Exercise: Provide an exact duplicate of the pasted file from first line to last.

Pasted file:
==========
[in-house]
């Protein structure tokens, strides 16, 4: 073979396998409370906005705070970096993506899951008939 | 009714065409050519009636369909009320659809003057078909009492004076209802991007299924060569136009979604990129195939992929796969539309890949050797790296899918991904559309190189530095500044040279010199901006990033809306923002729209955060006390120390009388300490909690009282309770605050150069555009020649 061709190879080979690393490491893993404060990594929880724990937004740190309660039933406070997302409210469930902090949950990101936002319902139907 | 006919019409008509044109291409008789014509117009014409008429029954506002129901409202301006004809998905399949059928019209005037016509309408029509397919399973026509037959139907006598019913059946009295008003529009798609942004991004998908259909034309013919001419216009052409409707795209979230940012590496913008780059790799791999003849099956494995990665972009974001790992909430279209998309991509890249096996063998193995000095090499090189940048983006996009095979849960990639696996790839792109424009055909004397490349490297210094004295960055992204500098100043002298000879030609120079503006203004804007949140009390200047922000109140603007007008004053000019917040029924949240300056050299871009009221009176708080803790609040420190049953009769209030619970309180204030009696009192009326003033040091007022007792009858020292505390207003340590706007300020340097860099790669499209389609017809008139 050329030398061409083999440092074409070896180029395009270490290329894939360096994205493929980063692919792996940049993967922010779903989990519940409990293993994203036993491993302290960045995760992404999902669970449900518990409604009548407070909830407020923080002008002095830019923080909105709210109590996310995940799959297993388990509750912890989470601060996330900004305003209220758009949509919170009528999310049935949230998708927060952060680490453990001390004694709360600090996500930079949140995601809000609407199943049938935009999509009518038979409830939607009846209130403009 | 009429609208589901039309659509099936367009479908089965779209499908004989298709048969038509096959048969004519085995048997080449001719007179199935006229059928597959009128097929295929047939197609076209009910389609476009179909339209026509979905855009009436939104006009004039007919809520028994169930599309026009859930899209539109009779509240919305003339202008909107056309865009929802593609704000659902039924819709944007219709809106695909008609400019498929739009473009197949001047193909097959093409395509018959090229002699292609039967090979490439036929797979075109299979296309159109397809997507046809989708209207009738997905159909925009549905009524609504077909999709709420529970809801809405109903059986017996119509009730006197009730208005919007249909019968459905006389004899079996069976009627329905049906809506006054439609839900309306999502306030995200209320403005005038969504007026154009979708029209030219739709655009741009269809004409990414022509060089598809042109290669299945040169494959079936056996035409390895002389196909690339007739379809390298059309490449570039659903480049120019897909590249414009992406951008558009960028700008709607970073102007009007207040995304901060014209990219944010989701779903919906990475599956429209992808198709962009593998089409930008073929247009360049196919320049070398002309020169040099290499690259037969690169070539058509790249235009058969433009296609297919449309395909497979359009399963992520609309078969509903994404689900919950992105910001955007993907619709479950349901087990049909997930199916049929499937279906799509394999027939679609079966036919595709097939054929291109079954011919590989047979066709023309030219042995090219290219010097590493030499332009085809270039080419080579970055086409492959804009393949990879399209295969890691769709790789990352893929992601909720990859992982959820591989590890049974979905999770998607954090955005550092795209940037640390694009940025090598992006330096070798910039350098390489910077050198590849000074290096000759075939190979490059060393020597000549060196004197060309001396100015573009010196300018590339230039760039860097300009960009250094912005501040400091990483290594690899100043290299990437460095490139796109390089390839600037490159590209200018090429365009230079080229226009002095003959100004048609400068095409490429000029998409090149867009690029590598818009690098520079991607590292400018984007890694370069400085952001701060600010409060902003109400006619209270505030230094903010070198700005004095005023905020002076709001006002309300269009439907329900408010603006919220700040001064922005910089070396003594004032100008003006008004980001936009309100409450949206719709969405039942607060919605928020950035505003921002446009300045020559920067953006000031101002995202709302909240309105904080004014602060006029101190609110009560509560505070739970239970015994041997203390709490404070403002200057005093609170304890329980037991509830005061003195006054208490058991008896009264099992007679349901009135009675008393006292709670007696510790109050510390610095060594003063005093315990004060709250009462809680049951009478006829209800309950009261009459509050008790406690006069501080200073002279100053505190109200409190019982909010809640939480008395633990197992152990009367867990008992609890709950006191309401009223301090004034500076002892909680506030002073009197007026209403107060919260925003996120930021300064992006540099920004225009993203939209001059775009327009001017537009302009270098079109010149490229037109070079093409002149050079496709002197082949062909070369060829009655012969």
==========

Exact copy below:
[in-house]
């Protein structure tokens, strides 16, 4: 073979396998409370906005705070970096993506899951008939 | 009714065409050519009636369909009320659809003057078909009492004076209802991007299924060569136009979604990129195939992929796969539309890949050797790296899918991904559309190189530095500044040279010199901006990033809306923002729209955060006390120390009388300490909690009282309770605050150069555009020649 061709190879080979690393490491893993404060990594929880724990937004740190309660039933406070997302409210469930902090949950990101936002319902139907 | 006919019409008509044109291409008789014509117009014409008429029954506002129901409202301006004809998905399949059928019209005037016509309408029509397919399973026509037959139907006598019913059946009295008003529009798609942004991004998908259909034309013919001419216009052409409707795209979230940012590496913008780059790799791999003849099956494995990665972009974001790992909430279209998309991509890249096996063998193995000095090499090189940048983006996009095979849960990639696996790839792109424009055909004397490349490297210094004295960055992204500098100043002298000879030609120079503006203004804007949140009390200047922000109140603007007008004053000019917040029924949240300056050299871009009221009176708080803790609040420190049953009769209030619970309180204030009696009192009326003033040091007022007792009858020292505390207003340590706007300020340097860099790669499209389609017809008139 050329030398061409083999440092074409070896180029395009270490290329894939360096994205493929980063692919792996940049993967922010779903989990519940409990293993994203036993491993302290960045995760992404999902669970449900518990409604009548407070909830407020923080002008002095830019923080909105709210109590996310995940799959297993388990509750912890989470601060996330900004305003209220758009949509919170009528999310049935949230998708927060952060680490453990001390004694709360600090996500930079949140995601809000609407199943049938935009999509009518038979409830939607009846209130403009 | 009429609208589901039309659509099936367009479908089965779209499908004989298709048969038509096959048969004519085995048997080449001719007179199935006229059928597959009128097929295929047939197609076209009910389609476009179909339209026509979905855009009436939104006009004039007919809520028994169930599309026009859930899209539109009779509240919305003339202008909107056309865009929802593609704000659902039924819709944007219709809106695909008609400019498929739009473009197949001047193909097959093409395509018959090229002699292609039967090979490439036929797979075109299979296309159109397809997507046809989708209207009738997905159909925009549905009524609504077909999709709420529970809801809405109903059986017996119509009730006197009730208005919007249909019968459905006389004899079996069976009627329905049906809506006054439609839900309306999502306030995200209320403005005038969504007026154009979708029209030219739709655009741009269809004409990414022509060089598809042109290669299945040169494959079936056996035409390895002389196909690339007739379809390298059309490449570039659903480049120019897909590249414009992406951008558009960028700008709607970073102007009007207040995304901060014209990219944010989701779903919906990475599956429209992808198709962009593998089409930008073929247009360049196919320049070398002309020169040099290499690259037969690169070539058509790249235009058969433009296609297919449309395909497979359009399963992520609309078969509903994404689900919950992105910001955007993907619709479950349901087990049909997930199916049929499937279906799509394999027939679609079966036919595709097939054929291109079954011919590989047979066709023309030219042995090219290219010097590493030499332009085809270039080419080579970055086409492959804009393949990879399209295969890691769709790789990352893929992601909720990859992982959820591989590890049974979905999770998607954090955005550092795209940037640390694009940025090598992006330096070798910039350098390489910077050198590849000074290096000759075939190979490059060393020597000549060196004197060309001396100015573009010196300018590339230039760039860097300009960009250094912005501040400091990483290594690899100043290299990437460095490139796109390089390839600037490159590209200018090429365009230079080229226009002095003959100004048609400068095409490429000029998409090149867009690029590598818009690098520079991607590292400018984007890694370069400085952001701060600010409060902003109400006619209270505030230094903010070198700005004095005023905020002076709001006002309300269009439907329900408010603006919220700040001064922005910089070396003594004032100008003006008004980001936009309100409450949206719709969405039942607060919605928020950035505003921002446009300045020559920067953006000031101002995202709302909240309105904080004014602060006029101190609110009560509560505070739970239970015994041997203390709490404070403002200057005093609170304890329980037991509830005061003195006054208490058991008896009264099992007679349901009135009675008393006292709670007696510790109050510390610095060594003063005093315990004060709250009462809680049951009478006829209800309950009261009459509050008790406690006069501080200073002279100053505190109200409190019982909010809640939480008395633990197992152990009367867990008992609890709950006191309401009223301090004034500076002892909680506030002073009197007026209403107060919260925003996120930021300064992006540099920004225009993203939209001059775009327009001017537009302009270098079109010149490229037109070079093409002149050079496709002197082949062909070369060829009655012969």